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This book shows how Business Centered Maintenance (BCM) methodology can be used to audit and improve the management systems of industrial maintenance departments.
Maintenance Management Auditing
(Bench Marking)

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   by Anthony Kelly
Published By:
Industrial Press Inc.
Industrial managers will be better able to audit their own maintenance departments themselves, or better interface and direct audits by external consultants. SALE! Use Promotion Code TNET11 on book link to save 25% and shipping.
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Benchmarking, Benchmarks and

Performance Indices

 

Introduction

 

I indicated in the previous chapter that, at the analysis stage of an audit, ‘benchmarking’ to compare the company’s performance with industry best practice may be usefully employed. Before moving on to the case studies section of the book we will therefore describe this activity, especially as it is applied to maintenance, in more detail.

 

Benchmarks and Benchmarking

 

The dictionary definition of the benchmark is:

 

A surveyor s mark , cut in a rock , to indicate a reference point in a line of levels for the determination of altitudes over the face of the country.

 

This is the original, land surveying, definition of the benchmark—a reference point for subsequent measurements. In the 1970s this idea was interpreted in the world of industrial management as follows:

 

Benchmarking is the search for industry best practices that lead to superior performance.

 

The benchmarking procedure involves the following main steps:

 

  1. Identify that division of your own organization (e.g., the maintenance department) the management and/or performance of which is to be benchmarked.

 

  1. Identify a best-performing counterpart, elsewhere but in the same industrial sector, that can be used as a standard of comparison.
  2. Identify the practices, structures and systems that best describe the operation of the division under study. The benchmarking procedure involves the following main steps:

 

  1. Identify the benchmarks that can be used to quantify and measure the management and/or performance of the division under study.

 

  1. Identify the practices, structures and systems that best describe the operation of the standard of comparison.

 

  1. Use the identified benchmarks to compare the management and/or performance of the division under study with that of the ‘standard of comparison’ and identify the reasons for any observed shortfalls or performance gaps.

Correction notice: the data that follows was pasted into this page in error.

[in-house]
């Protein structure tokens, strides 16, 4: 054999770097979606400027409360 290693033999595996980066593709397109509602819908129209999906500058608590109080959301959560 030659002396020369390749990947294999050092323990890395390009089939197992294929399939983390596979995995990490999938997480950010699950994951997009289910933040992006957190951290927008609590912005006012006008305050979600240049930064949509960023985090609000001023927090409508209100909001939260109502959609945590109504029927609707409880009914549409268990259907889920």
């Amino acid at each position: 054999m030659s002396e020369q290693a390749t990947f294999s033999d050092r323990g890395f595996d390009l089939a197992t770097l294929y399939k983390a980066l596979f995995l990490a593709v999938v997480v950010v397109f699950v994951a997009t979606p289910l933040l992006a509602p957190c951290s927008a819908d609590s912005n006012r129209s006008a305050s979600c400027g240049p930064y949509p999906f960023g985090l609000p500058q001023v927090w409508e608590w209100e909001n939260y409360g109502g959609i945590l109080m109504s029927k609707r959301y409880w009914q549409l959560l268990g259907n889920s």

1. In the light of the findings from Step 6, propose an action plan for improving the practices in the division of your own which is under study.

 

1 C. E. Bogan and J. M. English, Benchmarking for Best Practice, McGraw Hill, 1994.

  

A  generic model of a benchmarking process proposed by Camp2 is shown in Figure 4–1.

FIGURE 4–1 Steps in Generic Benchmarking Process

 

One of the most publicized applications of benchmarking in maintenance was carried out by DuPont Chemicals who, in 1986, benchmarked sixteen of its chemical plants against an equivalent number of industry leaders. It showed that the company’s maintenance cost was up to 30% higher than that of the best comparative companies. In addition, DuPont employed 20% more tradeforce, 50% less planning personnel and 15% less maintenance support staff. The company accepted that there was a performance gap and set in place an improved, cost-reducing, maintenance strategy (see Figure 4–2).

FIGURE 4–2 Improvement in Maintenance Cost as a Result of Benchmarking

 

Using the Audit Procedure for Benchmarking

 

The auditing procedure outlined in Chapter 3 provides a means not only of modelling and mapping a given maintenance department but also of identifying the appropriate benchmarks for comparing that department against the best of its kind in industry, i.e., for ‘benchmarking’ it (see, for example, the Key Performance Indicators (KPIs) identified in the audit aide-memoire , Appendix 1). The following are brief descriptions of applications of the latter kind.

FIGURE 4–3 International Comparison of Power Station Maintenance Benchmarks

 

  1. Benchmarking the Maintenance Departments of Coal Fired Power Stations

TABLE 4–1 Extract from an International Comparison of Power Station Benchmarks

 

A postgraduate project was aimed at benchmarking the maintenance epartments of base-load coal-fired power stations operating steam-driven 300 MWe turbo-alternators.4 Fourteen stations were benchmarked world-wide, using the fingerprint audit technique (see page 155) Key benchmarks were used to compare performance (see Figure 4–3 and Table 4–1). In addition, information was obtained on the key maintenance practices, structures and systems in use at each station. Figure 4–4 shows an extract from the tables of overhaul cycles maintenance strategy practice), Figure 4–5 an extract from the modelling of the organizational structures. Similar comparative models were assembled for the resource, work planning and documentation structures and systems. The conclusion from this simple application of benchmarking was that caution is needed in interpreting some of the top level key benchmarks as indicators of maintenance performance. For example, a possible interpretation of the data displayed in Figure 4–3 was that Station M scored highest in terms of maintenance productivity. On closer investigation, however, it was found that the main reason for this apparent superiority was that the designers of this station had selected the most reliable and maintainable plant. That is not to say that the benchmarking information was not important; it could be used to influence decisions regarding future plant acquisition, for example. The maintenance practices at Station M were by no means the ‘best of the best’, however.